Hydrangea. Image: Su Leslie 2019

The Oxford Dictionary offers several definitions of delicate, including Very fine in texture or structure; of intricate workmanship or quality”, “Easily broken or damaged; fragile” and “Requiring sensitive or careful handling.”

There is much in nature that is fine and intricate. And as we humans are discovering, such things are also easily damaged, and require much more careful handling than many of the systems and institutions we have developed seem to permit.

Posted to the Lens Artists Photo Challenge |delicate




37 thoughts on “Delicate

  1. Very fragile is nature in the destructive rough hands of humans. Yet these hands have also turned the soil, created delicate gardens and splendid works of art that rivals mother nature’s own creation.

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  2. Gorgeous photos and words, Su. We go through this every year with the sea turtles that nest on the beach. Finally, a law was past mandating people to change out their lights so as not to confuse the tiny turtles.

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  3. I love all things delicate – the tiny petals of daisies, the wings of a butterfly, wisps of clouds, the swirls of seashells – and all your photos depict them just perfectly! Just look at a tiny bird’s tiny feet – they are incredibly delicate and yet so strong and keep the bird safe in even the strongest winds. The wonders of nature!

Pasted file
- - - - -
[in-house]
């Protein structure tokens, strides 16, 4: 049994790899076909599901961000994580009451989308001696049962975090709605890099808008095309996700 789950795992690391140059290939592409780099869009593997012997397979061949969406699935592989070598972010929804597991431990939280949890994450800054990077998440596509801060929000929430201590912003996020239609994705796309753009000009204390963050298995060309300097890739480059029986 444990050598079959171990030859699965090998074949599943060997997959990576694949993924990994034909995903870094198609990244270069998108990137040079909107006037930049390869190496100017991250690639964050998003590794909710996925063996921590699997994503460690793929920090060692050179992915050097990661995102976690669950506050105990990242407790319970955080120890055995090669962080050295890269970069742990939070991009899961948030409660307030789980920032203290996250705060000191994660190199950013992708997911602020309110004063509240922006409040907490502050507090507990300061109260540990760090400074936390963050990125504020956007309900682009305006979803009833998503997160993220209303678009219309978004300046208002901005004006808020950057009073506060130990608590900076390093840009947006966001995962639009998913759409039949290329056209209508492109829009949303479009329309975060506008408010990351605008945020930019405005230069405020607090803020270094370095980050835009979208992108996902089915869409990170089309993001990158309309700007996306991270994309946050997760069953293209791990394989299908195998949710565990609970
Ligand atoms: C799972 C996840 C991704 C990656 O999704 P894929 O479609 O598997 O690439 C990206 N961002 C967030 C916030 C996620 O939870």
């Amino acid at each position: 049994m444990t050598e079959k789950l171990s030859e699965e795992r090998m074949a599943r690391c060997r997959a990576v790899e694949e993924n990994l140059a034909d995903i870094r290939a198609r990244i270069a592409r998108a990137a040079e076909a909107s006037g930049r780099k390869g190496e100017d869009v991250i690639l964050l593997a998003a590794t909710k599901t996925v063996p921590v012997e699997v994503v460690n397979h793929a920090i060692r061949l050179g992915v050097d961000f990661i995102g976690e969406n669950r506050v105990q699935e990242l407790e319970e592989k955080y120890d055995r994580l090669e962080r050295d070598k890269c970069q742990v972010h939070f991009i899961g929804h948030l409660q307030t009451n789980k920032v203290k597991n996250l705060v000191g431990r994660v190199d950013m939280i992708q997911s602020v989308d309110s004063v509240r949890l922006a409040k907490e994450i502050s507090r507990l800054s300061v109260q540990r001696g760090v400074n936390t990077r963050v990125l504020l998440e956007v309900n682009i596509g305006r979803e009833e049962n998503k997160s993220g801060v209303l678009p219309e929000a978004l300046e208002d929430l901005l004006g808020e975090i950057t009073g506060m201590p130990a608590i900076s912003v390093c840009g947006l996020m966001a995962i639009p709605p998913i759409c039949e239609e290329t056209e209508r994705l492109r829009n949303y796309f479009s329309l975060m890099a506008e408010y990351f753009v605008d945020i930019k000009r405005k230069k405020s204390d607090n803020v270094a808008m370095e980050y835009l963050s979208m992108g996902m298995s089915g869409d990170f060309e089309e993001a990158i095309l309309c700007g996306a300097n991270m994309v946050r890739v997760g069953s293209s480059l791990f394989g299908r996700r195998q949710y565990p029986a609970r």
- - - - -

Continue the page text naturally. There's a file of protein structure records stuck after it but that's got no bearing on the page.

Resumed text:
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      • Then there’s another thing we have in common – I’m totally clumsy myself! Not a day goes by where I don’t bump my toes or knees against a table or whatnot! πŸ˜‚ When I was a teenager my mum actually hid her good china from me because I was prone to break it when washing the dishes. πŸ˜‰ Not on purpose of course, but that didn’t make me any less dangerous. πŸ˜€

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        • πŸ˜€ are you left-handed too by any chance? I am, and my dad used to hide sharp knives from me because he thought I looked so awkward using them. I suspect half the time I cut myself it was because he was watching and commenting!!

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          • Hehe! Although I’m sorry of course that you did cut yourself because of his watching! πŸ˜‰ I suspect that I’m actually both-handed, but I was trained to use my right hand over my left during elementary school. When I eat I hold my knife still with my left though. πŸ˜€

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          • That’s interesting. My grandmother was left-handed and had to use her right at school, and my father-in-law suffered humiliation for being last-handed. By the time I went to school they had stopped trying to force right-handedness on kids, but I still remember writing lessons in primary school being excruciatingly embarrassing because the teacher kept criticising my efforts to hold a pen β€œproperly.”

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          • My grandmother had to go through the same thing and always felt like she was clumsy because of it. It’s cruel what they did to children back then. I wasn’t really forced but also humiliated in front of the class which amounts to the same thing, so I tried my best to become right handed. My mum was furious when I told her about it years later.


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